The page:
It's frowned upon by few and sought after by many. I'm talking about, of course, the ever-popular, and controversial, testosterone replacement therapy (TRT) treatment that has taken the mixed martial arts (MMA) world by storm over the past few years.
The procedure, which often involves intramuscular injections in order to make up for the low testosterone levels in one's body, has been a highly debated topic over the last few months and it doesn't seem to be going away anytime soon. Low testosterone levels often lead to a decrease in muscle mass, depressed mood, decrease in hemoglobin and possibly mild anemia.
Many of today's MMA stars have undergone TRT and it's caused somewhat of a stir amongst those who feel the treatment should not be legal and gives the fighter an unfair advantage in competition.
Bottom line: The procedure is legal as long as it is monitored by a doctor and kept within normal levels and do not exceed those levels produced by UFC heavyweight contender Alistair Overeem, which were pretty much off the charts.
Some, like former UFC Light Heavyweight and heavyweight champion Randy Couture, don't agree with it, while others such as Dan Henderson, Couture's friend and former training partner, openly embrace it. It seems everyone has a view, positive or negative, on the subject.
UFC Middleweight contender Michal Bisping is no different.
"I think it's absolute nonsense, rubbish, bullshit. Listen, we all get old, we all grow up, you know? At some point, as you start getting older, your balls don't work as well and you don't make as much testosterone, but, that's life and you deal with it. A guy that is 40-years old doesn't make as much testosterone as a 21-year old so he gets an exemption certificate to say, 'So now we will give him as much testosterone as a 21-year old.' Well, what about me, I'm 33 (years of age), I'm not making the same amount as a 21-year old, but I make more than a 40-year old. Where do we draw the line? It's nonsense. Listen, nature determines that and I don't think we should interfere with that. I think it's cheating very, very well, it's dressed up. Its nonsense, its absolute bullshit and I, for one, am very, very against it. I would never ever do that. I am who I am and I've done well doing what I do."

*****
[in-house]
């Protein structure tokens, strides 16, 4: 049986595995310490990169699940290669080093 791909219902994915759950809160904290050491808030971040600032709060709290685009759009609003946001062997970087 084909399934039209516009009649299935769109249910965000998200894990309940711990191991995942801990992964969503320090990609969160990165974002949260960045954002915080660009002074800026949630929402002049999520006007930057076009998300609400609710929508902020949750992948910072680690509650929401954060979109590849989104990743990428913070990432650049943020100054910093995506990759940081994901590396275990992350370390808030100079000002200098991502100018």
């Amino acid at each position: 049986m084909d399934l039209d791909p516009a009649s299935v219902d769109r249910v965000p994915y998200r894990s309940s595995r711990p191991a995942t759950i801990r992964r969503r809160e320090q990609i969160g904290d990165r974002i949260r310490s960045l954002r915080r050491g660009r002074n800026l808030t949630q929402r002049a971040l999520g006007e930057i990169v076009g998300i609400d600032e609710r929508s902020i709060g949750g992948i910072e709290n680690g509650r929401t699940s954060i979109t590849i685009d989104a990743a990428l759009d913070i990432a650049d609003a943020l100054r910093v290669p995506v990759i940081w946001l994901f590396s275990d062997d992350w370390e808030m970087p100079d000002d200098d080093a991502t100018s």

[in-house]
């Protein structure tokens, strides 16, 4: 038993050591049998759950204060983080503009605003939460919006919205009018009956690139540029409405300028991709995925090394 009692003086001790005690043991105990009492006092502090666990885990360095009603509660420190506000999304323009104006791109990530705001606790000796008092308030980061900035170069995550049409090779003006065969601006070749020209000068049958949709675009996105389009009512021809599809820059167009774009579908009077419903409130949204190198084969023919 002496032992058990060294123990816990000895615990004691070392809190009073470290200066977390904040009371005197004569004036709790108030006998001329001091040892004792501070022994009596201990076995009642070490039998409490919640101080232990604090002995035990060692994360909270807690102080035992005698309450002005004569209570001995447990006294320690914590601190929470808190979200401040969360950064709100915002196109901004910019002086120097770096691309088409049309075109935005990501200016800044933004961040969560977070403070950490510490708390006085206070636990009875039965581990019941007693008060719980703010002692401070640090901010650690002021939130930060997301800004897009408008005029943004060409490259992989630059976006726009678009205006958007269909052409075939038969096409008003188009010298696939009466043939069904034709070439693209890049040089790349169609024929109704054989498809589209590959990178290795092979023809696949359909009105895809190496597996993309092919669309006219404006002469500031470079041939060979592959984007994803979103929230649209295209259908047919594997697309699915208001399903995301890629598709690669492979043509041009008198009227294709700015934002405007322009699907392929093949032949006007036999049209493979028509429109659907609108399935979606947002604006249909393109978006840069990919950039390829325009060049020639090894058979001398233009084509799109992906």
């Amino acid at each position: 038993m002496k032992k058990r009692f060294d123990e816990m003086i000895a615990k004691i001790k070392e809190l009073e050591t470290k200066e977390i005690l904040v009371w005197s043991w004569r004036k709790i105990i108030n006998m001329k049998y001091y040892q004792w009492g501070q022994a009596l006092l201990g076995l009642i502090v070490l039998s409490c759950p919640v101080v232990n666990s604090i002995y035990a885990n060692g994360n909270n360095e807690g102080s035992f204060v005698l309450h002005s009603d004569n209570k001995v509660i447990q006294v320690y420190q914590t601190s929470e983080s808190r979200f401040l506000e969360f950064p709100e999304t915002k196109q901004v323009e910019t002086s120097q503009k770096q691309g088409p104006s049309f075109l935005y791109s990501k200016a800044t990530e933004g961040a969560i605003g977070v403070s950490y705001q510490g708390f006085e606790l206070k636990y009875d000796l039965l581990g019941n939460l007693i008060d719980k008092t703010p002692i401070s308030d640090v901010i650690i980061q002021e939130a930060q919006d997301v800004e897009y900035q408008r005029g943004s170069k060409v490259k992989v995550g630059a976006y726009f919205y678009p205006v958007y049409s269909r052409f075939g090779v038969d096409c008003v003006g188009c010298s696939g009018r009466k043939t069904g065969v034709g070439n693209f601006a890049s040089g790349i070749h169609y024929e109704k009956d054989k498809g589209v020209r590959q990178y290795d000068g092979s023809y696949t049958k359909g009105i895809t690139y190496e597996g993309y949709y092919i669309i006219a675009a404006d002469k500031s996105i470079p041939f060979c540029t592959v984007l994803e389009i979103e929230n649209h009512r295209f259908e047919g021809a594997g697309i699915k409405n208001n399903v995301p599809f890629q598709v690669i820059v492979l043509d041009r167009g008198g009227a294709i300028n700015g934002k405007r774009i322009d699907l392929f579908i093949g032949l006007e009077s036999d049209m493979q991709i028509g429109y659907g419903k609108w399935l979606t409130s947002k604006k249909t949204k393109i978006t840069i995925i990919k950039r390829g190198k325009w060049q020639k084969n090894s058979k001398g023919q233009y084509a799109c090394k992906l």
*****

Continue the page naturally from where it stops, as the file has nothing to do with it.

Love him or hate him, Bisping makes some very good and interesting points. Where does one draw the line? Since the treatment is legal, is there even a line to be drawn?
Ultimate Fighting Championship (UFC) President Dana White has gone back-and-forth on the controversial topic and many of his most popular fighters have been granted approved exemptions by athletic commissions to undergo the treatment.
How about it Maniacs, do you agree with the brash Brit? Is TRT, in your eyes, cheating and advantageous for those undergoing the treatment? Should athletic commissions discontinue exemptions for certain fighters? Or is it fair game as long as it's legal?